Which leads me to Hard-Won Travel Socializing Lesson Number Two: when you live somewhere long enough, the "weird world" you inhabit starts to make sense, and you realize that it's you who is not fitting in. It's not their blank stares that were odd. It was my big American grin. Now that I've been here long enough, I can totally spot an American tourist. They are wearing oddly bland clothing. They have safe, symmetrical haircuts and have good teeth, which you can see because they are smiling like total idiots. That was me, nine months ago (and will be, again, as soon as I'm safely back on American soil.)
Hard-won Travel Socializing Lesson Number three: I feel like smacking myself hard in the forehead for this one, because Bill was right. I really shoulda, woulda, coulda learned French. The language barrier and my own lack of preparation only made things worse where friendships were concerned. Even if some French someone did turn up with a friendly, engaging smile, I would usually respond with something like "I like your cheese," or "Weather good now in town think I hope." I missed my own ability to articulate anything other than a pleasantry or a poorly-conjugated literal translation of a banal observation. Back home, I kept wanting to tell people, folks thought I was smart. And funny. Only I didn't know the words for any of that. Who knows how many lovely new people I could have made had my French been less awful.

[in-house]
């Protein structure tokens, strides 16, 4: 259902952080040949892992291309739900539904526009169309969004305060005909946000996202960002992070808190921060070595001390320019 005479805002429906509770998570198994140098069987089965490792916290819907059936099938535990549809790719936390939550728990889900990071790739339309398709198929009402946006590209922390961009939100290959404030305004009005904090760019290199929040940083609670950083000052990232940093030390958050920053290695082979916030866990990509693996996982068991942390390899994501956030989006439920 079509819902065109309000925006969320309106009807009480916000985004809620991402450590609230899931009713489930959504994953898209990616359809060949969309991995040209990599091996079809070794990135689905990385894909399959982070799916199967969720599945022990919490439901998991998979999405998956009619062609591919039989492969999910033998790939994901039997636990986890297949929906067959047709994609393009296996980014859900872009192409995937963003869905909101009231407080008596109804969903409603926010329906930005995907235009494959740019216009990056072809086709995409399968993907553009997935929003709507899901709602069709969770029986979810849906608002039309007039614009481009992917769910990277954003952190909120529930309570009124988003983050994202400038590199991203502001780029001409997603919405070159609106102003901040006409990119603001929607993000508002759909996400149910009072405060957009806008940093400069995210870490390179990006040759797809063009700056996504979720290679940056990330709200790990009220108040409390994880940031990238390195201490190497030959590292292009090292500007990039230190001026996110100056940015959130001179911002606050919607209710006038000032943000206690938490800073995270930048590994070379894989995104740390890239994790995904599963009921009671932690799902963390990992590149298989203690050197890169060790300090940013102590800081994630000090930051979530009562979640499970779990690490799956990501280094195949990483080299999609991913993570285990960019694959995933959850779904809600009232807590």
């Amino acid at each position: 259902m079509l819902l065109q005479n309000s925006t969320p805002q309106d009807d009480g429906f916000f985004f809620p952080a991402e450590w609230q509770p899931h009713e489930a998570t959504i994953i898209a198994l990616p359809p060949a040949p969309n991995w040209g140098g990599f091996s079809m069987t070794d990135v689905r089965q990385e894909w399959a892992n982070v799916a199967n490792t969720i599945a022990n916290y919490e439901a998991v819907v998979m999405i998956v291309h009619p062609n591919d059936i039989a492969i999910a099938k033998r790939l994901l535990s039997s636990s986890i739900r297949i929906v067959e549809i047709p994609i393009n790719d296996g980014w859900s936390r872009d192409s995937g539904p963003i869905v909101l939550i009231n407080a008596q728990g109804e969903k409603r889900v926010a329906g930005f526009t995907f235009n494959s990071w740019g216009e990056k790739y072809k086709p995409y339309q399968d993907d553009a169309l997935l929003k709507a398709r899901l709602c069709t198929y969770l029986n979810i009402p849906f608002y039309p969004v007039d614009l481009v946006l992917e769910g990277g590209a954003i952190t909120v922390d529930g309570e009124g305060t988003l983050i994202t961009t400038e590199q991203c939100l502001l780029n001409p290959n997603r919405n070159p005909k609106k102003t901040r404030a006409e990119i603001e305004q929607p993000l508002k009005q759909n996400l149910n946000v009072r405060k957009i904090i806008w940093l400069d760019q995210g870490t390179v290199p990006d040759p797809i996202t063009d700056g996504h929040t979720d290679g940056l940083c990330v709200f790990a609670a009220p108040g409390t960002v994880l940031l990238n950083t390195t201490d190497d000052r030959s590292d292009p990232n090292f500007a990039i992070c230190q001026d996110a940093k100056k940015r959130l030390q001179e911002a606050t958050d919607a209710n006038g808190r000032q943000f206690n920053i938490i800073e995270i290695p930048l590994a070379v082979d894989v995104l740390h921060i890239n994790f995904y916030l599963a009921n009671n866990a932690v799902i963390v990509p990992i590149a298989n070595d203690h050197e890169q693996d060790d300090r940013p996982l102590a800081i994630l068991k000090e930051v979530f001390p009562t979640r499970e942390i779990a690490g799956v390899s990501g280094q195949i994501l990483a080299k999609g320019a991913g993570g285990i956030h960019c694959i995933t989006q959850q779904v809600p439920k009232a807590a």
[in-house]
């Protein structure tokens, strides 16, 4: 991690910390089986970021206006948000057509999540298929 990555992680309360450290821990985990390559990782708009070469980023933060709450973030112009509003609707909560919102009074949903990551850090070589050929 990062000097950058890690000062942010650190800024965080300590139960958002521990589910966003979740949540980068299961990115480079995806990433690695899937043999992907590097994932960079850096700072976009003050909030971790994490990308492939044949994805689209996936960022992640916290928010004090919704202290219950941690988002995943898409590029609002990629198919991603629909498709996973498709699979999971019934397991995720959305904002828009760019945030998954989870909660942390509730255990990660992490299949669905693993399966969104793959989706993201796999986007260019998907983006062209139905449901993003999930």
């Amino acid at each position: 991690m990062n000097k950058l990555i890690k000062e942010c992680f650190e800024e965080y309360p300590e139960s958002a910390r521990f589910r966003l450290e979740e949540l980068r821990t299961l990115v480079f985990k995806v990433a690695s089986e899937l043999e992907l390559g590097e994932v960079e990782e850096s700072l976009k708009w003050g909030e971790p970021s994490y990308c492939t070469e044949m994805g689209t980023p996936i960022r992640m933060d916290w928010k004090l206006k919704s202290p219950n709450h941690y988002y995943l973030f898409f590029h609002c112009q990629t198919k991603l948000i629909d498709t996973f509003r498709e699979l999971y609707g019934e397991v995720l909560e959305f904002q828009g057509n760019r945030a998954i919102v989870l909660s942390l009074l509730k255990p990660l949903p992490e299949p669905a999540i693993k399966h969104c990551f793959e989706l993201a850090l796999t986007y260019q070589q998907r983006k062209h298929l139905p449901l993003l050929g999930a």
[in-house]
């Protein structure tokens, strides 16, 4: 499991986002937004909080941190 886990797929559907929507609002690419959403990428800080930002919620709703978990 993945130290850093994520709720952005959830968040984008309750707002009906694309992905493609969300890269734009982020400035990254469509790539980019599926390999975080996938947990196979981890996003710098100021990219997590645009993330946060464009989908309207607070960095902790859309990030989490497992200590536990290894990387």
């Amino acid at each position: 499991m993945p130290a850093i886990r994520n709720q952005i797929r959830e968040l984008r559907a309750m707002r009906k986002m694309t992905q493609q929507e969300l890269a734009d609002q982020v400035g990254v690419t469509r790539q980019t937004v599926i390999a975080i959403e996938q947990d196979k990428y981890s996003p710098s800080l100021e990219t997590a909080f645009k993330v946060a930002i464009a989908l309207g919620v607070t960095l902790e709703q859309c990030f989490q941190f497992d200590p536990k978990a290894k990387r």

(Oh, and then something I learned from watching the contrast of Bill and Abigail: once you can speak another language, it's best to do so as freely and un-self-consciously as you possibly can. Bill may have made some mistakes now and then, but they were never, ever begrudged. Abigail spoke French mostly to her American Girl dolls, in secret. Felicity and Elizabeth may have benefitted from the tutoring, but that didn't help her to get the real flesh-and-blood kind of friends.)